Cash is back but so is equity income – Laith Khalaf, AJ Bell

by | Mar 27, 2023

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Written by Laith Khalaf, head of investment analysis at AJ Bell

Cash ISAs are definitely back on the menu this tax year, after a flurry of interest rate hikes. There’s absolutely no doubt that cash is a much more alluring asset today than it has been in the last decade, but consumers should think twice before throwing their longer term strategic savings plans out of the window as a result of improved interest rates.

Holding cash is perfect for short term needs, but in the long run, returns are likely to be higher from the stock market, albeit with greater volatility along the way. The joy of cash lies in its liquidity, but investors should consider combining this with riskier, return-seeking assets. That way their savings provide them with enough ready cash in the immediate term, while at the same time growing a nest egg for the more distant future.


In particular, investors shouldn’t ignore the potential of UK equity income funds. Almost all (96%) of UK Equity Income funds are yielding more than the 3.2% offered by the best easy access ISA, and almost half of all UK Equity Income funds (47%) are yielding more than the 4.25% offered by the best fixed rate ISA (ISA rates as compiled by Moneyfacts, equity income yield data from Morningstar).

Of course, the capital on an equity income fund is variable, as is the yield, though over time that actually means there is scope for the income and capital to increase. In any given year, dividends can be cut back drastically, and share prices can fall, as witnessed during the pandemic. But over the long term both share prices and dividends tend to rise, providing a double-barrelled boost to long run total returns. With dividends reinvested, the average UK Equity Income fund has returned 5.2% per annum over the last ten years. 

That’s significantly more than cash, even if we compare it to current rates. The chart below shows the value of £10,000 invested in the average UK equity income fund over the last ten years, compared to the actual return from the average Cash ISA over this period. In both cases dividends and interest are rolled up. Also provided are comparisons assuming a Cash ISA paying 3% and 4% over the whole period, to give an idea of how the top current Cash ISA rates might compare. A comparison based on the current average variable Cash ISA, which pays a rate of 1.8% per annum, is included too. The volatility of a UK Equity Income fund compared to cash is clear to see, as is the higher long run return.


Of course, over a ten year period, Cash ISA returns don’t stay static. Those opting for an easy access ISA can find their rate changed at the drop of the hat, for better or worse. Those buying a fixed rate Cash ISA can be assured of their return for whatever term they have selected, but after that they are once again subject to market interest rates. The last year or so has seen Cash ISA rates cranking up from record lows, but recent signals suggest the interest rate hiking cycle is coming to a close. Markets are now expecting perhaps one more rise in the UK base rate, after which rates are expected to plateau, and then fall.

Markets don’t always get it right when it comes to interest rate predictions, but risks to the forecast lie in both directions. Cash ISA savers therefore need to accept that current rates may not be maintained indefinitely. Savers should also make sure they shop around for the best Cash ISA rate. While the best variable Cash ISA is paying 3.2% per annum, according to Moneyfacts, the average Cash ISA is paying just 1.8%, according to the Bank of England.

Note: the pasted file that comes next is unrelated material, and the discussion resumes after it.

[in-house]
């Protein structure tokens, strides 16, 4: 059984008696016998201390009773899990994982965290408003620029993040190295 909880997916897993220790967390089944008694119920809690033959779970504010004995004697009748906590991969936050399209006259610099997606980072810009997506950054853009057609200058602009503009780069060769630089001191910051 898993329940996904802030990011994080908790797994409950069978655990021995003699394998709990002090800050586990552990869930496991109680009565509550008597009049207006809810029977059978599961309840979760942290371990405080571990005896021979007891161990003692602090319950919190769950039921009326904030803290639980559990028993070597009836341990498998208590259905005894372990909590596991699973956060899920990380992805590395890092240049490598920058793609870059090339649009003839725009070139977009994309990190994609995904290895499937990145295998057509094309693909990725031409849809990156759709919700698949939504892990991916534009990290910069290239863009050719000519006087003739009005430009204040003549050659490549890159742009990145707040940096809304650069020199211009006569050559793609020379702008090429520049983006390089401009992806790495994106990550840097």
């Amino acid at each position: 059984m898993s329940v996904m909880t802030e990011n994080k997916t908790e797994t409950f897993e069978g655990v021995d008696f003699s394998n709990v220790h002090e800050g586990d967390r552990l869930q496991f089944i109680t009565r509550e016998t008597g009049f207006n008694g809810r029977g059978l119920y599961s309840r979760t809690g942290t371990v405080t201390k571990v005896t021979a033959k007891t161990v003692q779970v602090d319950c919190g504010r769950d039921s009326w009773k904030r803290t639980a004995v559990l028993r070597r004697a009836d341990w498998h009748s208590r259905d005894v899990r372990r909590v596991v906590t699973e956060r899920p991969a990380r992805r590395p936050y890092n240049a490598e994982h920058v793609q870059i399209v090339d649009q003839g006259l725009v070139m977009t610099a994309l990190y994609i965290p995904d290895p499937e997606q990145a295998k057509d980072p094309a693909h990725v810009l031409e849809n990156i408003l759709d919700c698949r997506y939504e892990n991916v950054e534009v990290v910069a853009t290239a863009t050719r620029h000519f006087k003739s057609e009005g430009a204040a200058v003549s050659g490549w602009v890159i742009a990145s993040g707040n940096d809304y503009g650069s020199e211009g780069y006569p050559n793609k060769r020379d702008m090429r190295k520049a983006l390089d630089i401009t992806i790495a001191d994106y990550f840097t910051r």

As a general rule of thumb, consumers should keep three to six months of their expenditure in cash to cover any unforeseen costs or circumstances. They may also want to add in any other items of expenditure that are looming large. For money that they won’t need for 5 to 10 years or more, they should consider putting that to work in the market in search of higher returns, provided they are willing to ride the ups and downs along the way.


The UK Equity Income fund sector was once a favourite of retail investors, but has suffered years of outflows, making it a contrarian investment call. It’s not been a vintage decade for the performance of UK Equity Income funds, as a lot of the companies that pay healthy dividends tend to be economically sensitive value stocks, which have been out of favour until the last eighteen months. But the tide has turned somewhat of late, thanks in large part to the return of inflation and higher interest rates. The result is that over the last three years the UK Equity Income sector is now ahead of the much more popular Global sector, posting a total return of 57% compared to 51% respectively.

UK Equity Income funds can be used by both income seekers and those looking to grow their wealth over the long term, as dividends can be re-invested along the way. It can also be used by pension savers as a segway into retirement, reinvesting dividends until the need for income arises, at which point the dividend taps can be turned on.”

UK Equity Income funds to consider


Man GLG UK Income – fund manager Henry Dixon invests across the market cap spectrum looking for unfashionable companies which he thinks the market has undervalued, and which are paying a sustainable dividend to investors. 

Montanaro UK Income – an income fund with a difference, Montanaro UK Income looks for dividend paying opportunities amongst the UK’s small and medium-sized companies, which adds to its risk, but also provides greater growth potential.

Evenlode Income – this fund is a concentrated portfolio of quality companies that have robust balance sheets, high profitability, and which provide a reasonable portfolio yield when combined.


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